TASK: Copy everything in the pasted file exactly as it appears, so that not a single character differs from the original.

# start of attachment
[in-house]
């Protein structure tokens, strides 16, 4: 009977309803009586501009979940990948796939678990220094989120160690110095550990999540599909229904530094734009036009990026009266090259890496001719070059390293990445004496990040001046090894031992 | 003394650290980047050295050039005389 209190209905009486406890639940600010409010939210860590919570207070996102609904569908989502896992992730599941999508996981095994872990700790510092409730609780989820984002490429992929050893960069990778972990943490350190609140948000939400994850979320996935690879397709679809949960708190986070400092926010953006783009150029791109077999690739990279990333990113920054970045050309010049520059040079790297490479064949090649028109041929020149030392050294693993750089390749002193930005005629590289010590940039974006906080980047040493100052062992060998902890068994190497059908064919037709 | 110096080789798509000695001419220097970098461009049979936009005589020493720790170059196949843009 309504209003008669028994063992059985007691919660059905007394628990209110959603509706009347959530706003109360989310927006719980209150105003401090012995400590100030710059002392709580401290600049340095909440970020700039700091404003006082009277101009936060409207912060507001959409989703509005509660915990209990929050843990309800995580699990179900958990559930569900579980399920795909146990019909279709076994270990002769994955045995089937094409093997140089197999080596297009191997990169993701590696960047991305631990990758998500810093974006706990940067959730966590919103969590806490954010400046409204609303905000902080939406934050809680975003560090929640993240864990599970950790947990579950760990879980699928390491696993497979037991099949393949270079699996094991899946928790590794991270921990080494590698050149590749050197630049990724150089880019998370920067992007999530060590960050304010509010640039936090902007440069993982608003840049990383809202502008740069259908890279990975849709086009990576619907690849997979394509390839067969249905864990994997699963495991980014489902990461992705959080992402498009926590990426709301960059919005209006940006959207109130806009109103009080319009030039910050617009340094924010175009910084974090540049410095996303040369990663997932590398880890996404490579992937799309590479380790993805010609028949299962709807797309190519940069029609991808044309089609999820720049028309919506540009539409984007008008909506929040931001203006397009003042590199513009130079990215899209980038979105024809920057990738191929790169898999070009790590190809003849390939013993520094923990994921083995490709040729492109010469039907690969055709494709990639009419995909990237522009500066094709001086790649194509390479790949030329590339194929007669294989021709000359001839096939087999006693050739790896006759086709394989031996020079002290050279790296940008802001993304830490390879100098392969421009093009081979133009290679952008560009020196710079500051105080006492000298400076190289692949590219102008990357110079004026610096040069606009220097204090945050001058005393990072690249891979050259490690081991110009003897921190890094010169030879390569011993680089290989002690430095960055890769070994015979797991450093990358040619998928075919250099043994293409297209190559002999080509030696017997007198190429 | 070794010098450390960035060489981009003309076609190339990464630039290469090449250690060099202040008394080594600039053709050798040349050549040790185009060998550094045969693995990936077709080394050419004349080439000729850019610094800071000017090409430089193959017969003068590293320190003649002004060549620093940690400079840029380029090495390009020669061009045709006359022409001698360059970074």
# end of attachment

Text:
[in-house]
């Protein structure tokens, strides 16, 4: 009977309803009586501009979940990948796939678990220094989120160690110095550990999540599909229904530094734009036009990026009266090259890496001719070059390293990445004496990040001046090894031992 | 003394650290980047050295050039005389 209190209905009486406890639940600010409010939210860590919570207070996102609904569908989502896992992730599941999508996981095994872990700790510092409730609780989820984002490429992929050893960069990778972990943490350190609140948000939400994850979320996935690879397709679809949960708190986070400092926010953006783009150029791109077999690739990279990333990113920054970045050309010049520059040079790297490479064949090649028109041929020149030392050294693993750089390749002193930005005629590289010590940039974006906080980047040493100052062992060998902890068994190497059908064919037709 | 110096080789798509000695001419220097970098461009049979936009005589020493720790170059196949843009 309504209003008669028994063992059985007691919660059905007394628990209110959603509706009347959530706003109360989310927006719980209150105003401090012995400590100030710059002392709580401290600049340095909440970020700039700091404003006082009277101009936060409207912060507001959409989703509005509660915990209990929050843990309800995580699990179900958990559930569900579980399920795909146990019909279709076994270990002769994955045995089937094409093997140089197999080596297009191997990169993701590696960047991305631990990758998500810093974006706990940067959730966590919103969590806490954010400046409204609303905000902080939406934050809680975003560090929640993240864990599970950790947990579950760990879980699928390491696993497979037991099949393949270079699996094991899946928790590794991270921990080494590698050149590749050197630049990724150089880019998370920067992007999530060590960050304010509010640039936090902007440069993982608003840049990383809202502008740069259908890279990975849709086009990576619907690849997979394509390839067969249905864990994997699963495991980014489902990461992705959080992402498009926590990426709301960059919005209006940006959207109130806009109103009080319009030039910050617009340094924010175009910084974090540049410095996303040369990663997932590398880890996404490579992937799309590479380790993805010609028949299962709807797309190519940069029609991808044309089609999820720049028309919506540009539409984007008008909506929040931001203006397009003042590199513009130079990215899209980038979105024809920057990738191929790169898999070009790590190809003849390939013993520094923990994921083995490709040729492109010469039907690969055709494709990639009419995909990237522009500066094709001086790649194509390479790949030329590339194929007669294989021709000359001839096939087999006693050739790896006759086709394989031996020079002290050279790296940008802001993304830490390879100098392969421009093009081979133009290679952008560009020196710079500051105080006492000298400076190289692949590219102008990357110079004026610096040069606009220097204090945050001058005393990072690249891979050259490690081991110009003897921190890094010169030879390569011993680089290989002690430095960055890769070994015979797991450093990358040619998928075919250099043994293409297209190559002999080509030696017997007198190429 | 070794010098450390960035060489981009003309076609190339990464630039290469090449250690060099202040008394080594600039053709050798040349050549040790185009060998550094045969693995990936077709080394050419004349080439000729850019610094800071000017090409430089193959017969003068590293320190003649002004060549620093940690400079840029380029090495390009020669061009045709006359022409001698360059970074």